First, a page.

What next for Plain Language Summaries?

Plain language summaries, or PLS, are a concept that has indelibly changed our world of medical publications, likely forever. And yet, we still seem a world away from having PLS integrated fully and consistently into publications practices. In fact, it has taken several years of head-scratching to even align on a definition for PLS for publications, versus patient lay summaries of clinical trials, layperson summaries, and so on.

However, we may have just taken a giant step closer to consensus. On 18 August 2021, Open Pharma collaborative published a ‘foundational’ set of recommendations for PLS for medical journal publications to ensure consistent standards of trustworthiness, credibility, and quality1. The recommendation overall is for a short, text-based summary to be developed which mirrors the scientific abstract and is made freely available to all potential readers. This is an encouraging development – a minimum set of standards to help ensure that PLS communicate clinical research in a straightforward way will undoubtedly benefit patients. But we should also take a moment to recognise that these are minimum standards, and challenge ourselves to ask what else PLS could achieve. How can we make sure PLS not only educate, but also play a role in improving patient experiences and outcomes?

Open Pharma recommendations for PLS

Image credit: Open Pharma

We can trace the origins of PLS as an official concept back to 2015, when PFMD (Patient Focussed Medicines Development) worked to establish a patient engagement meta-framework focusing on early and clinical phases of medicines development2. This framework explored existing practices and defined key criteria for patient engagement including the role of patients in research and how to communicate results.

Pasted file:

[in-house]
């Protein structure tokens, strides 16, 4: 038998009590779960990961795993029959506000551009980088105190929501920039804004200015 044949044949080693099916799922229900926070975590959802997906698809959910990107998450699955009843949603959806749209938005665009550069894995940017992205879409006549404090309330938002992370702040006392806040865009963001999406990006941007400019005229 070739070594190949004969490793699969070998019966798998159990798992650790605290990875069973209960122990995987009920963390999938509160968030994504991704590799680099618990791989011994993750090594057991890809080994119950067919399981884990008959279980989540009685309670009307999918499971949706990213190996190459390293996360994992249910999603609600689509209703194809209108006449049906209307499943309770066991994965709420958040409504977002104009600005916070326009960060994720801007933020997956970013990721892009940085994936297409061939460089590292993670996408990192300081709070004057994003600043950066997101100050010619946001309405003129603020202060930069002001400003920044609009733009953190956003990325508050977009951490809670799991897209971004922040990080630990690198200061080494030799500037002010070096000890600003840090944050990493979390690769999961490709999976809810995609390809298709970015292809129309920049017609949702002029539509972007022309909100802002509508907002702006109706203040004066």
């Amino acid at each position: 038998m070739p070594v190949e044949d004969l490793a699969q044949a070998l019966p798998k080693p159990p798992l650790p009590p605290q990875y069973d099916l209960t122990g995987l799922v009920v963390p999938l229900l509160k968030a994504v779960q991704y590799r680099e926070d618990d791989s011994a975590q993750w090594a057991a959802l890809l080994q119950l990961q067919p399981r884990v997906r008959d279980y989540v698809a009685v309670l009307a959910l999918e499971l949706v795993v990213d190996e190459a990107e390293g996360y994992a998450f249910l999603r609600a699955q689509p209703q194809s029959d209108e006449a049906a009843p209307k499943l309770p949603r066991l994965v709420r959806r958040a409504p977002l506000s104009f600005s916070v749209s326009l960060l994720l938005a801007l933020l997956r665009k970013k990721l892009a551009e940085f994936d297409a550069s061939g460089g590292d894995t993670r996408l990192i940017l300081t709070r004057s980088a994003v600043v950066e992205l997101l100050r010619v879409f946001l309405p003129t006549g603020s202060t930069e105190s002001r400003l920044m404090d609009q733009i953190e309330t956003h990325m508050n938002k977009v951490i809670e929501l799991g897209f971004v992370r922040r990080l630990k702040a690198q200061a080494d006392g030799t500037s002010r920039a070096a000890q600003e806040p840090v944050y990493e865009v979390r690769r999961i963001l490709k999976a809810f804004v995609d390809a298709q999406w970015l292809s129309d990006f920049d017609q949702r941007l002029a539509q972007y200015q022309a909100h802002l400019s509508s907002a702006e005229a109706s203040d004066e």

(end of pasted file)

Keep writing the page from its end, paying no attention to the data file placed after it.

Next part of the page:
The next big step forward in the emergence of PLS came in 2017, when the European Commission introduced the ‘EU Clinical Trials Regulation’ requiring sponsors to provide trial summaries ‘in a format understandable to laypersons’3. This was followed in 2018, with the Commission providing a full outline of the content required in such lay summaries.

Yet, despite the new regulation mandating the provision of summaries, the floodgates didn’t really open. Lay summaries of clinical trials were developed as quickly and cheaply as possible, with no real thought given to their potential for patient education and engagement. Further guidance such as The European Federation of Pharmaceutical Industries and Associations (EFPIA) and The European Forum for Good Clinical Practices (EFGCP) ‘Roadmap to Good Lay Summary Practice’ have been introduced, while a long-awaited EU Clinical Trial Information System has seen many phases of development stall, with neither arguably really pushing the momentum for patient-friendly research summaries further along.

Unfortunately, terminology around PLS has remained confused. Indeed, a 2019 research piece found 9 separate expansions for the abbreviation “PLS,” including the primary concept that has come to dominate our world of medical publications — plain language summaries of medical research publications/presentations4. Additionally, the researchers found that public access at that point was inconsistent and so actual patient readership was low4. PLS of publications are distinct from lay summaries of clinical trials, though “PLS” may be ascribed to both, so being specific when referring to PLS is important — never assume others are of like mind!